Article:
Last week’s column on “Smart Homes Go Mass Market” — how the construction industry is planning to build more houses with smart-home automation and integrated home theaters — brought a variety of responses.
Most readers were enthusiastic and a few asked where they could find smart homes in their own regions. (There’s no simple answer, by the way: Since there’s no universal definition of what a “smart home” is, there’s not a national directory of such developments. For now you just need to watch your local market carefully.)
A number of other readers pointed out that these days, a really smart home would do something about energy conservation:
Frank Fitch Elko, NV: What the public needs are not these gadgets and toys, but rather the utilization of passive and active solar construction. The mass inclusion of alternative energy sources, such as solar generated electricity, geothermal and radiant home heating, combined with "state of the art: forms of insulation, such as foam and the NASA designed radiant barrier — all incorporated with better building methods, such as insulated concrete exterior walls — would be an enormous step forward. On the other hand, every one of the toys needs electrical power. I know: It seems like such a small amount! Yet TOTAL consumption is beyond belief. This includes instant-on TVs, computers on standby, microwaves, cooking ranges and wall ovens with computer chips and digital readouts, programmable coffeepots, any other programmable device ... even the lowly lighted door bell. Power companies have already announced the need for new production facilities to meet anticipated future needs. Add in the new toys and those requirements can only go up. These feel-good, keep-up-with-Mrs. Jones toys are the last things we need.Ron Bengtson, Boise, Idaho: Great article, but lacks one very important connection to the future; that is, real-time "smart" gas & electric meters. These meters are available today. They can receive a "price-signal" from the utility company, allowing "smart-appliances" in the home to know when to get the best price of electricity or gas. (In the future, utilities will charge time-of-day rates, so you pay more for peak usage hours, for example when everyone would have their air conditioning on.) Smart meters will enable smart appliances to know when to turn on at low peak rates, and when to turn off at high peak rates. This will be very important when plug-in hybrid gas-electric cars come on the market. These cars will "fill-up" on electricity during the night, at low-rates, and allow the driver to travel 30+ miles on electric battery power. Most people only drive 30 miles per day to work and back. That would reduce gasoline usage dramatically.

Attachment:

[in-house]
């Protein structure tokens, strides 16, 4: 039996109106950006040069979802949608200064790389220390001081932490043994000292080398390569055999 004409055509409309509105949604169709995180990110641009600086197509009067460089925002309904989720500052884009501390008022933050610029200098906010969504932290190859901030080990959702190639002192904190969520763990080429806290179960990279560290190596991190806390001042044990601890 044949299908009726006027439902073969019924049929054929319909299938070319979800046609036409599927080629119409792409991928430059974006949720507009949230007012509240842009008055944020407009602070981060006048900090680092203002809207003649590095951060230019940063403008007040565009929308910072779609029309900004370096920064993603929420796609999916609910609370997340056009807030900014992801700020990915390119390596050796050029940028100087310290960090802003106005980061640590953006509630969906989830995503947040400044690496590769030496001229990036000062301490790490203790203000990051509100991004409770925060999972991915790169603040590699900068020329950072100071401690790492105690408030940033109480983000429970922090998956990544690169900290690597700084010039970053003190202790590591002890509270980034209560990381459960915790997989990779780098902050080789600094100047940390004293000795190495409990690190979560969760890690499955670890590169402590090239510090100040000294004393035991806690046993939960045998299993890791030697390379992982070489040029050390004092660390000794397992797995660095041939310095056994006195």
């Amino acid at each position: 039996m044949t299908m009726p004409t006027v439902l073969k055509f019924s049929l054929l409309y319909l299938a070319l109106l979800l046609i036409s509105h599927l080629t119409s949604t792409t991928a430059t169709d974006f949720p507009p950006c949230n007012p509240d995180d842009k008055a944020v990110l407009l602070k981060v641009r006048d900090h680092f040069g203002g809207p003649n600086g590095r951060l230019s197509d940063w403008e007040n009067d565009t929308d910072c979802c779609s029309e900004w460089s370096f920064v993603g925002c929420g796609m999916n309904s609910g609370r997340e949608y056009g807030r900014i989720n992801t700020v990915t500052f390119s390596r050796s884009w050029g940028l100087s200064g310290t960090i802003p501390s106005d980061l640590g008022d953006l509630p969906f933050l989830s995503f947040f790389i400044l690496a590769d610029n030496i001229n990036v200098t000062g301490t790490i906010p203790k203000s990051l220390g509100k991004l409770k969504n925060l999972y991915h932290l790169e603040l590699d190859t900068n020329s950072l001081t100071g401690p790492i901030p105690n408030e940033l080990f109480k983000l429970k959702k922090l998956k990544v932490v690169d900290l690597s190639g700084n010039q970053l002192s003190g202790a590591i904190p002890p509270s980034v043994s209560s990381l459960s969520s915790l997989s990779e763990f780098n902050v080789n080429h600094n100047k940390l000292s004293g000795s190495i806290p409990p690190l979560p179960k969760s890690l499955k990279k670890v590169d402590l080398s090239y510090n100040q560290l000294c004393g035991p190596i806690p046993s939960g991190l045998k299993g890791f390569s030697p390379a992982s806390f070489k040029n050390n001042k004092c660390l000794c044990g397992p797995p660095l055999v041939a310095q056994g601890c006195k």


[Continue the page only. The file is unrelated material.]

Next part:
All good points. I should add that builders do find that energy conservation measures are selling advantages — but only to the degree that they make short-term economic sense. It’s still the reality that while environmentally-minded consumers may be willing to pay extra for the sake of the planet, average homebuyers want features that pay off in more concrete terms. “Smart meters” and “smart appliances” are still out on the horizon, and solar, while increasingly competitive, could still benefit from additional tax incentives to close the cost/benefit gap with conventional energy sources. Of course, if our government continues to stall on this topic, OPEC may do it for us.
Nelson Webber Lynchburg, VA: Interesting way to compete in a dwindling market. Seems to me, if someone could figure a way to "smarten up" existing homes inexpensively, but with high quality components, that person could make a killing. Gary Brock Dayton, OH:. The real future markets for home evolution are going to happen in new, Bluetooth-enabled interactive tools, plumbing, doors, windows, appliances, furniture, maintenance, entertainment, and transportation gear — all without labor intensive hard wiring, without the addition of rapidly obsolete fixtures built into the structure, and all equally able to be used in every home, garden, and garage regardless of age or the intentions of the structure's builders. The simplest way you'll know these radical changes are really happening will be when piles of these new interactive goods, at competitive prices, appear alongside traditional products in the big box stores.
It’s a topic for another column, but the “retrofit” market, which has long been pretty much restricted to hobbyists and do-it-yourselfers, could become more mass market over the next few years. What it will take is a combination of good wireless networks plus appliances and consumer electronics that come with home automation capabilities built-in.
But then, of course, there are some folks who probably won’t ever take kindly to home automation no matter how it’s packaged:
Doug Graham, Seattle: This country is sick, I mean REALLY sick. Get a life. Turn on your stereo and thermostats by yourself. Don't people have anything better to do? How about helping humanity? What about immigrant rights? Let's hope these haughty WASPs die from a Range Rover that rolls over because the driver is using her cell phone and hits a realtor in a BMW. Thank you for progress.
Oh, don’t thank me; it comes with the territory. And actually, if that Range Rover had a very smart anti-roll system, those haughty WASPs would be just fine.